Generative AI, a type of artificial intelligence that can create new content, including text, code, and images, has the potential to impact all jobs, but is unlikely to fully replace most, according to a new report from Indeed.
The report, released Sept. 21, found that only 1 in 5 jobs posted on Indeed is considered “highly exposed” to generative AI, meaning the technology considers itself “good” or “excellent” at performing 80% or more of the skills listed in the job posting.
Software development jobs have the highest potential exposure, with generative AI “good” or “excellent” at performing 95% of a posting’s skills, including technology and business operations. Human resources jobs were near the high end of exposure, with generative AI considering itself “good” at most of the department’s tasks.
Generative AI is least likely to impact driving, followed by beauty and wellness workers, caregivers, nurses, servers and cooks — the most in-demand jobs with the lowest ability to be done remotely, Indeed said. Retail jobs fell in the middle, with the tech effective at almost 60% of the skills.
“Our research shows that GenAI is less likely to replace an entire job, but rather serve as a tool to augment or streamline parts of a job,” Indeed Chief Economist Svenja Gudell said in a statement.
In other words, while generative AI can perform some job skills, it can’t perform others, such as skills requiring human intuition, advanced reasoning, manual dexterity or physical presence, the report found.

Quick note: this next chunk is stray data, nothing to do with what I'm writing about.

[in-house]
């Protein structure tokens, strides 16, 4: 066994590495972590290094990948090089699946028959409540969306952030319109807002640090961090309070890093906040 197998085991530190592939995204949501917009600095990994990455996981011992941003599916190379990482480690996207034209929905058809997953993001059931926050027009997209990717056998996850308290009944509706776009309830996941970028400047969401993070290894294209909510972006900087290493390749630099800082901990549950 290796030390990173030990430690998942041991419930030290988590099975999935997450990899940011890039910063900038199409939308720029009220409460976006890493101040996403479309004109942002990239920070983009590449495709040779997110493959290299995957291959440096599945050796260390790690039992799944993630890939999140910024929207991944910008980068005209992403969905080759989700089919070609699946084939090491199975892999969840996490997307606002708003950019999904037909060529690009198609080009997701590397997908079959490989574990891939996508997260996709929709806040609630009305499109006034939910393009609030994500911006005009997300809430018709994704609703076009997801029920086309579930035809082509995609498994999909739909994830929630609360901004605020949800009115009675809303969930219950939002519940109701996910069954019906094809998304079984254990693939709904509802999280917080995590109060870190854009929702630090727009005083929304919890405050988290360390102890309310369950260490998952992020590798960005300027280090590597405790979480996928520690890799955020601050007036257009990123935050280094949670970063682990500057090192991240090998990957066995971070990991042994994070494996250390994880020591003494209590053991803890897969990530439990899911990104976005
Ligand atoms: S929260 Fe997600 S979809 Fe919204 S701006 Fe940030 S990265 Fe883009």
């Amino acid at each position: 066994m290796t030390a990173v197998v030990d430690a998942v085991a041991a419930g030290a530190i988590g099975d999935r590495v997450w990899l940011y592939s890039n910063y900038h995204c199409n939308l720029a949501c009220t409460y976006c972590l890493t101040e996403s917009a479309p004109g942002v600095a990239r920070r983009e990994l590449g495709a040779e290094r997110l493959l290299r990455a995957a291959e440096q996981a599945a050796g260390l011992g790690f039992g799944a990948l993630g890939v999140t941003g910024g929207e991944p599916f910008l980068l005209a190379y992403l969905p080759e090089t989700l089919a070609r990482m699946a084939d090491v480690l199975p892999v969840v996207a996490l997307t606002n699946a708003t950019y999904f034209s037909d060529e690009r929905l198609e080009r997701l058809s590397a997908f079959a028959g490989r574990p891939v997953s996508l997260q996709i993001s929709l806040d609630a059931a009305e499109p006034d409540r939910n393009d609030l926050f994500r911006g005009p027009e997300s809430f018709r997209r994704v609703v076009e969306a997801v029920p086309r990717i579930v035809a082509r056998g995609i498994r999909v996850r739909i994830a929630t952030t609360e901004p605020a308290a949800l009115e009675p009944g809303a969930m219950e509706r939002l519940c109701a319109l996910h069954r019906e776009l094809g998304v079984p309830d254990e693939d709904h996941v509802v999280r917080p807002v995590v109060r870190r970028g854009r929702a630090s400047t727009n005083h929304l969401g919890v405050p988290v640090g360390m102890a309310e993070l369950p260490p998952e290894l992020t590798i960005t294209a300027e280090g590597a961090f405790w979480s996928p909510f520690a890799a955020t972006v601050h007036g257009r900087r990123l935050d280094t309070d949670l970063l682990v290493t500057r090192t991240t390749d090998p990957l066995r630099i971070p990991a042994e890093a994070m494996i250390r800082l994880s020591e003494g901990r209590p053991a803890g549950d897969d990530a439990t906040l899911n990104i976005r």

“GenAI, while adept at processing data and executing specific tasks, lacks the innate human qualities that define various roles, especially those centered around manual work, human interactions, and decision-making based on nuanced understanding,” the report explained.
For example, a generative AI chef can help refine a recipe or translate a menu, but it can’t chop an onion or garnish a dessert. An AI nurse can help diagnose an illness, but can’t insert an IV or console a worried family. And an AI software developer can write a line of code, but can’t place it within the broader, complex software architecture envisioned by a human developer.
As for retail jobs, ChatGPT — the generative AI tool Indeed used to assess the tech’s aptitude — has extensive knowledge about retail operations, customer service best practices, inventory management and sales techniques, Indeed found. However, generative AI can’t perform physical tasks, such as stocking shelves, setting up displays and handling products, or engage in face-to-face interactions with customers, all of which make up a significant part of retail.
The sources for this piece include an article in CIODIVE.